Now you know about all my blogs, and why they exist in such numbers. Just don’t ask how many Twitter accounts I have …

The 2014 Retina Web

When Apple announced the first “Retina” HiDPI device, the iPhone 4, it set into motion a slow (slower than I expected, anyway!) migration away from a web on which it was safe to assume every client had roughly the same screen resolution, towards one in which the resolutions of some clients would be so much higher as to warrant distinct image resources.

From a HiDPI device, it’s obvious to most people when a site has taken care to ensure that all the images are suitably high resolution to look sharp on screen. Sites that are not updated look blurry if not downright pixelated, and really take the shine off these fancy displays.

So it seems obvious to me, and should seem obvious to you, that if it’s at all feasible, every web publisher should ensure that her or his site renders beautifully on a HiDPI device. But how feasible is it, really?

Solutions in 2010

The problem in 2010 was that HiDPI seemed to take the web by such surprise that there was no drop-dead stupid way of updating a web site so that it served higher resolution files to the new devices while continuing to serve smaller images, which were also by definition a better fit, for lower-resolution screens. An undoubtedly non-exhaustive list of solutions advised at the time were:

  • Serve @2x images. Where you used to have a 100×100 pixel JPG, serve a 200×200 JPG but keep the width and height at 100. It works as expected for older devices, but newer devices with reasonable browsers will take advantage of the extra information density to draw the image with greater precision. The main downside to this approach was that even older devices would be forced to download the larger, higher-resolution image files.
  • Use CSS background images. This approach took advantage of the ability for CSS to specify that specific CSS rules should be applied only on devices where the ratio of pixels to screen points was e.g. 2 instead of 1. Because the CSS would be evaluated before any resources are loaded, using this technique would allow a browser to download only the image suitable for display on the current device. The main downside I saw to this was that it encouraged moving away from semantic “img” tags and towards using e.g. div tags that just happen to behave just like images. Things tend to go to hell when printing a page that uses this trick, and I have to imagine it isn’t super friendly to screen-reading technologies.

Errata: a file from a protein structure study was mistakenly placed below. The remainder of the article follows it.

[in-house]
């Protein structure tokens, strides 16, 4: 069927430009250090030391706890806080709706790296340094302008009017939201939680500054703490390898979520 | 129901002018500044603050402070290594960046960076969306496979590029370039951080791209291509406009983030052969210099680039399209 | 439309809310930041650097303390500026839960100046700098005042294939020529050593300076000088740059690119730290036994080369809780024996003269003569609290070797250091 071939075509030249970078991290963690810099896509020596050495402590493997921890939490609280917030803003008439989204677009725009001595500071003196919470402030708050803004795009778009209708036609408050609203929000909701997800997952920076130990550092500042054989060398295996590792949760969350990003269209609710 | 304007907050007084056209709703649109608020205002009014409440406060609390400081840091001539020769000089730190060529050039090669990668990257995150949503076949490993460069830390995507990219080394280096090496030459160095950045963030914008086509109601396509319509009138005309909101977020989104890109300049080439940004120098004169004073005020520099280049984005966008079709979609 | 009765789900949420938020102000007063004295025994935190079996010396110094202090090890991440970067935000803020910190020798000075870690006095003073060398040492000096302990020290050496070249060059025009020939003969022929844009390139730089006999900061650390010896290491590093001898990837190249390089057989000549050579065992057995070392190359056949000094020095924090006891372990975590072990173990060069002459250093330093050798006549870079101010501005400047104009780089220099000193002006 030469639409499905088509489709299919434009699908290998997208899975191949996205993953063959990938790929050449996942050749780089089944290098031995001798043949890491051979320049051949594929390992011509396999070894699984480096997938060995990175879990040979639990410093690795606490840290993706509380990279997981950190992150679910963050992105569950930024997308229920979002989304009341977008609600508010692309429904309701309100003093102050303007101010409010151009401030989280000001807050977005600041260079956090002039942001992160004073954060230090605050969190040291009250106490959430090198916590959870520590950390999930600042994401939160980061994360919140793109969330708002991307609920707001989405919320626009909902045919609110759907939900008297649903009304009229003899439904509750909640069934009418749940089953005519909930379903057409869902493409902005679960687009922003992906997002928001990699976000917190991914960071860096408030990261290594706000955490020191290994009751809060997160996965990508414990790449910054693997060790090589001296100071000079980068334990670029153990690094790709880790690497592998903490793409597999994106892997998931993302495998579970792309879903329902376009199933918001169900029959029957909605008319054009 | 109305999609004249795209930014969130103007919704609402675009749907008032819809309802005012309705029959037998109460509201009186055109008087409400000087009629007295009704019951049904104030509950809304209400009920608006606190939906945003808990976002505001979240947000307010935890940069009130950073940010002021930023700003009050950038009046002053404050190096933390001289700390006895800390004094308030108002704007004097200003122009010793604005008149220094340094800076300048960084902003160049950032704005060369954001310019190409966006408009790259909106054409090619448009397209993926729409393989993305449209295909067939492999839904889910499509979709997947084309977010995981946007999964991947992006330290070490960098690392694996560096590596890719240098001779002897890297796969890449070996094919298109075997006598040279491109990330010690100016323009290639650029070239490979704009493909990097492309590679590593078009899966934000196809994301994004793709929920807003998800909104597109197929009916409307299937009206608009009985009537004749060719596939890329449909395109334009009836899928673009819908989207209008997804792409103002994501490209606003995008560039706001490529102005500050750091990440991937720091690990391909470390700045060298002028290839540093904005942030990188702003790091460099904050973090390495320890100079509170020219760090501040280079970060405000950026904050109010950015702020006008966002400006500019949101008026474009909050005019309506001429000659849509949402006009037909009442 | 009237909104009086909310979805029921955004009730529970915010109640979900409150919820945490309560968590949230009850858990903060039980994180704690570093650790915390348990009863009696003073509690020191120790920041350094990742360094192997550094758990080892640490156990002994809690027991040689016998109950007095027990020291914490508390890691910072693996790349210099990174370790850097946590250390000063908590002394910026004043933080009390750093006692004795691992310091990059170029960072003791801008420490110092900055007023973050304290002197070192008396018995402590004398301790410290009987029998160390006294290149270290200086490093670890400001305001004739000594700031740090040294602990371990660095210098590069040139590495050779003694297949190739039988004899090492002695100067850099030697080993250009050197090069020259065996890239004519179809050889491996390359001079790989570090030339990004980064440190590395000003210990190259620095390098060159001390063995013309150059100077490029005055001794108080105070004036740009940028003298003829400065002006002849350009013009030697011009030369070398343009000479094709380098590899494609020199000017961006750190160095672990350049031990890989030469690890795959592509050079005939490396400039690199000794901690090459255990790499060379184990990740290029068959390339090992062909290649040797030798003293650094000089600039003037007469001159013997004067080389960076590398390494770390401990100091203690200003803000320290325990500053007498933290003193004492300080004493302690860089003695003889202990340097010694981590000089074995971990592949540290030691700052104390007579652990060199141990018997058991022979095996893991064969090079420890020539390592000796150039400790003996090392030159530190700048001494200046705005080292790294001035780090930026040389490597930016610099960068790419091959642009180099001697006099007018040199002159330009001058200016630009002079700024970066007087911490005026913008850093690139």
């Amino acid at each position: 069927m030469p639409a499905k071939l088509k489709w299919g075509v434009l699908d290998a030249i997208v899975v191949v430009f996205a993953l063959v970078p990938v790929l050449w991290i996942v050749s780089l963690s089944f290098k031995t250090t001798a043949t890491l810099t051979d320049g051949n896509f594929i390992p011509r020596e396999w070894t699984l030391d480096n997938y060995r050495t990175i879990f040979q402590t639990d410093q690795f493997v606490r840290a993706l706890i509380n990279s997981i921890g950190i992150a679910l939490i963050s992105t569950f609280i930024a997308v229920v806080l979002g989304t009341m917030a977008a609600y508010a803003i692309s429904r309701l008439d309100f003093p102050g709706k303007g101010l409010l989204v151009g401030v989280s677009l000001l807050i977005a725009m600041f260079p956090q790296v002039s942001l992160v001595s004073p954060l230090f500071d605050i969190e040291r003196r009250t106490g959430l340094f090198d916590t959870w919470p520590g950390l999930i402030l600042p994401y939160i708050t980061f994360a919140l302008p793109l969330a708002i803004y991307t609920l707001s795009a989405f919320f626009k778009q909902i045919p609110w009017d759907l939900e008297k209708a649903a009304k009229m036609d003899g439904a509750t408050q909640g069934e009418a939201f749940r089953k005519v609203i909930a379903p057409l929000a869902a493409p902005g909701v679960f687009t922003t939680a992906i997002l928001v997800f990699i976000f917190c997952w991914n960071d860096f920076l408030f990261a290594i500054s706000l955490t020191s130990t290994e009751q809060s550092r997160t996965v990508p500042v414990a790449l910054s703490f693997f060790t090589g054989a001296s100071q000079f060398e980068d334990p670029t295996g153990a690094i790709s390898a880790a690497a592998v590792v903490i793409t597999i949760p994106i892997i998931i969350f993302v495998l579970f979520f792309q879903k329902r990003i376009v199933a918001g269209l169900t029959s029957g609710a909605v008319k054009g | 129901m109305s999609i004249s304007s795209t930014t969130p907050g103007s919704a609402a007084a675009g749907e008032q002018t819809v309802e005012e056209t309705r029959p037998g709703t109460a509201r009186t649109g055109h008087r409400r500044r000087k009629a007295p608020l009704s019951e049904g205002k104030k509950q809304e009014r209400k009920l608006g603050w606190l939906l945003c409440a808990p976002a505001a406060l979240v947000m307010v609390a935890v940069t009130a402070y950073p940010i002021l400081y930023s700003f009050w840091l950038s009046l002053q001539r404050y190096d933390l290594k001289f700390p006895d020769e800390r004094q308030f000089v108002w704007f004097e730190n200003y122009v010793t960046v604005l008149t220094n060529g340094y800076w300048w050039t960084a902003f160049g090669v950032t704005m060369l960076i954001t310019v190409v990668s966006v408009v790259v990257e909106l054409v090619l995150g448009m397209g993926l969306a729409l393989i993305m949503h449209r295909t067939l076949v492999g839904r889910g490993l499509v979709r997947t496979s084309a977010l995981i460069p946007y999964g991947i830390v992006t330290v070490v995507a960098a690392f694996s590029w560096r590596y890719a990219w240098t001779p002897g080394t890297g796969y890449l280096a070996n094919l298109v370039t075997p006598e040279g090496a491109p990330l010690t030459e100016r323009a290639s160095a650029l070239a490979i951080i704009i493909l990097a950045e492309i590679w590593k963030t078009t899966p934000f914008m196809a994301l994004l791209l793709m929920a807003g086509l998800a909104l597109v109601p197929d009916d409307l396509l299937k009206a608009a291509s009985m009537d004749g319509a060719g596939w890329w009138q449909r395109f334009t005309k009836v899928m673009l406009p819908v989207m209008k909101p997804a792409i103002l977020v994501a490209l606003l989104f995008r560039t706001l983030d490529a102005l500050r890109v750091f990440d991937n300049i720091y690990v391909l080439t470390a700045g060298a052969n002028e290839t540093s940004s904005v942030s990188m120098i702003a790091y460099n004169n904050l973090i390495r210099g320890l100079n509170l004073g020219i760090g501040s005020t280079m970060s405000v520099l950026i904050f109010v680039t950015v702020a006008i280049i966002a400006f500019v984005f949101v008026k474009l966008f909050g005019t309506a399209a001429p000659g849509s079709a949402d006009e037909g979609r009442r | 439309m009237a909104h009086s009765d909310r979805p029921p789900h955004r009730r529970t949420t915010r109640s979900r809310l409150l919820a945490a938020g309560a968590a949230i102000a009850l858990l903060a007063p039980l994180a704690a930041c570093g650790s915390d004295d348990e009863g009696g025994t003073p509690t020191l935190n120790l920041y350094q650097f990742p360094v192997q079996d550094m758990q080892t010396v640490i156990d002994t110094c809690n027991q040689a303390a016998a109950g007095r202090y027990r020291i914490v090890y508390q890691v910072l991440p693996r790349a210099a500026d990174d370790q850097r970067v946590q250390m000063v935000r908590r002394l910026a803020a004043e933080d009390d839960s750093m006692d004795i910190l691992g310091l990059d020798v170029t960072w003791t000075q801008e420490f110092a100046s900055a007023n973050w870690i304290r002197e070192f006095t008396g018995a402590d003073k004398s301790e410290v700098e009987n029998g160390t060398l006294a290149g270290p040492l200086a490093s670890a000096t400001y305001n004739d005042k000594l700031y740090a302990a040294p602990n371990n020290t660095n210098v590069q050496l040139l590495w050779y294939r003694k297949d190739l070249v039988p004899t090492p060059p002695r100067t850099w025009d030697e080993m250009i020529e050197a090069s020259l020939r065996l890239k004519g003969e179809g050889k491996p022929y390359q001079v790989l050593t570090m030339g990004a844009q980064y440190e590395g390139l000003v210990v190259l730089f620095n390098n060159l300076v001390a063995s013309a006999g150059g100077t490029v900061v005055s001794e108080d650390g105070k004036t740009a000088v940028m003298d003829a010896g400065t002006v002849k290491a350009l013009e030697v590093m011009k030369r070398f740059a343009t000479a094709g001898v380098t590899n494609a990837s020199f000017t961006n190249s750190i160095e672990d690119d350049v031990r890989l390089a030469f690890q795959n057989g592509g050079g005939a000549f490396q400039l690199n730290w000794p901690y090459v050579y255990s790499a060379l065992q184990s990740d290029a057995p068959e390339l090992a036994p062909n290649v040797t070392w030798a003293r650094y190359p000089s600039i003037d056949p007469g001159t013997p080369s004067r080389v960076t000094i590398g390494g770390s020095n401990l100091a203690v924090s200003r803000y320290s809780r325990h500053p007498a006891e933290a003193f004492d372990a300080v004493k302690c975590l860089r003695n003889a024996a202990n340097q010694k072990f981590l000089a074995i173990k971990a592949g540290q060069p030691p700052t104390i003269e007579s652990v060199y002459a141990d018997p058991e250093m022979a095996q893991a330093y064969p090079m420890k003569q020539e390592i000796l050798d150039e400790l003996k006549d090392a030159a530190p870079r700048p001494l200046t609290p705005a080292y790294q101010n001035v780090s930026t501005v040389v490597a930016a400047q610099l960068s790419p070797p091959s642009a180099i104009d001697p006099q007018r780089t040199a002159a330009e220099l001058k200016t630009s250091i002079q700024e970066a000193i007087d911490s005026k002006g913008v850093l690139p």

• Use JavaScript hacks. I say “hacks” with a careful tongue, meant to express both disdain and admiration. Actually, I don’t know how many bona fide solutions there were in the early days, but I seem to recall people talking of dynamic scripts that would rewrite the “src” attributes of image URLs depending on whether they were being loaded on a HiDPI screen or not. The downsides here are that is feels super fiddly, and there were questions, borne out as justified I think, as to whether the tricks would work universally or not.

I jumped to update most of the Red Sweater pages. Why? Mainly for the reasons I listed in Target The Forward Fringe:

HiDPI customers may be a fringe group, but they are a forward-facing fringe. They represent the users of the future, and the more we cater to them now, the more deeply embedded our products and designs will be in their culture. The future culture.

Great thinking, Daniel. Only, in spite of more-or-less supporting Retina very early on, I never really got good at it. I embraced a combination of “just serve @2x images” and “use CSS background images.” But both solutions have bugged me, and made it less fun to change anything about the graphical make-up of my sites. Thus, I have mostly adopted the “if it ain’t broke” approach for the past 4 years, and that has been fine.

Except no, it hasn’t been fine. Because it is broke. Only after finally getting my first Retina MacBook Pro earlier this year have I finally found myself in front of a HiDPI browser frequently enough to become truly judgmental of the LoDPI web. And wouldn’t you know it, one of the offenders is none other than the Red Sweater site. The main page and product pages all sport fancy HiDPI graphics of the application icons, but incidental badges and, worst of all, screenshots of my apps are fuzzy when viewed on a HiDPI Mac. The very “forward fringe” I’m supposed to be catering to will not be so confident of that fact if they rely solely upon my screenshots. So this morning I took to the long-postponed task of correcting my Retina ways.